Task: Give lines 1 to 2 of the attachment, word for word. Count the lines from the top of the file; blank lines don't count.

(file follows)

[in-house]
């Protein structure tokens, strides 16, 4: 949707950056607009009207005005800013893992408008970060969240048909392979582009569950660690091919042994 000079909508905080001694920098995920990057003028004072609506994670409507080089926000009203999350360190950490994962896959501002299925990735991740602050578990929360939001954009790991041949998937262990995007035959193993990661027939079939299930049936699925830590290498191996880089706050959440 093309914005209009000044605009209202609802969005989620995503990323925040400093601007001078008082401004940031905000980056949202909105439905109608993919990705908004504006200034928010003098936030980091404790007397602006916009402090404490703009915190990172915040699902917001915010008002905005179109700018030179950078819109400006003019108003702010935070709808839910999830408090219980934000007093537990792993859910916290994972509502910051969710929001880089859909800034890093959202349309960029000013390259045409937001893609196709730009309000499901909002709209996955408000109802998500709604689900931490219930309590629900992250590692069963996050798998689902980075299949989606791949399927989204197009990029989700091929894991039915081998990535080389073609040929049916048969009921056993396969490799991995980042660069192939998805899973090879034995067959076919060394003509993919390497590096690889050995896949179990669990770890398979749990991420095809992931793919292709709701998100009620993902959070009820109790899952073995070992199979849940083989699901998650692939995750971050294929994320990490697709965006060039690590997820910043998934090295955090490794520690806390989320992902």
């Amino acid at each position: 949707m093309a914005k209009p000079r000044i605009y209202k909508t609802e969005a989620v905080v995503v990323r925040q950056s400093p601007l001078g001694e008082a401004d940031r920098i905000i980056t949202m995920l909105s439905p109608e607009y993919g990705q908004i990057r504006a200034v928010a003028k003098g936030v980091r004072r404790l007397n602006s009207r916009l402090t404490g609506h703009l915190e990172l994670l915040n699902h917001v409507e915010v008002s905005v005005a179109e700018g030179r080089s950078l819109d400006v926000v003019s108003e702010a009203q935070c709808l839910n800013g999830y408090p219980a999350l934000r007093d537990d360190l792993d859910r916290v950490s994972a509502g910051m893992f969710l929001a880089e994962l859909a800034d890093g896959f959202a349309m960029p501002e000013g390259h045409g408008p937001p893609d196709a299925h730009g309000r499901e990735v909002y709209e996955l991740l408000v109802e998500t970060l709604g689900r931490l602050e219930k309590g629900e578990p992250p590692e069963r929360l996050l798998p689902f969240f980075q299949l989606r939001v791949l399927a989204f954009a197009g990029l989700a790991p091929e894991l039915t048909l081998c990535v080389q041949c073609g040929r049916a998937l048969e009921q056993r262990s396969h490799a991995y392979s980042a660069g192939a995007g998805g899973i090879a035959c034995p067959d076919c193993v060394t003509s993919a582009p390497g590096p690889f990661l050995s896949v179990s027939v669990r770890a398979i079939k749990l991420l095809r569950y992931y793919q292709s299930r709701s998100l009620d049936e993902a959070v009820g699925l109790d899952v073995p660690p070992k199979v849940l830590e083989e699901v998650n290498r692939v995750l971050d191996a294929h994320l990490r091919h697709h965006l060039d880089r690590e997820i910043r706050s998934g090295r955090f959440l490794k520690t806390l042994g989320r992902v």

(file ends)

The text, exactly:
[in-house]
């Protein structure tokens, strides 16, 4: 949707950056607009009207005005800013893992408008970060969240048909392979582009569950660690091919042994 000079909508905080001694920098995920990057003028004072609506994670409507080089926000009203999350360190950490994962896959501002299925990735991740602050578990929360939001954009790991041949998937262990995007035959193993990661027939079939299930049936699925830590290498191996880089706050959440 093309914005209009000044605009209202609802969005989620995503990323925040400093601007001078008082401004940031905000980056949202909105439905109608993919990705908004504006200034928010003098936030980091404790007397602006916009402090404490703009915190990172915040699902917001915010008002905005179109700018030179950078819109400006003019108003702010935070709808839910999830408090219980934000007093537990792993859910916290994972509502910051969710929001880089859909800034890093959202349309960029000013390259045409937001893609196709730009309000499901909002709209996955408000109802998500709604689900931490219930309590629900992250590692069963996050798998689902980075299949989606791949399927989204197009990029989700091929894991039915081998990535080389073609040929049916048969009921056993396969490799991995980042660069192939998805899973090879034995067959076919060394003509993919390497590096690889050995896949179990669990770890398979749990991420095809992931793919292709709701998100009620993902959070009820109790899952073995070992199979849940083989699901998650692939995750971050294929994320990490697709965006060039690590997820910043998934090295955090490794520690806390989320992902």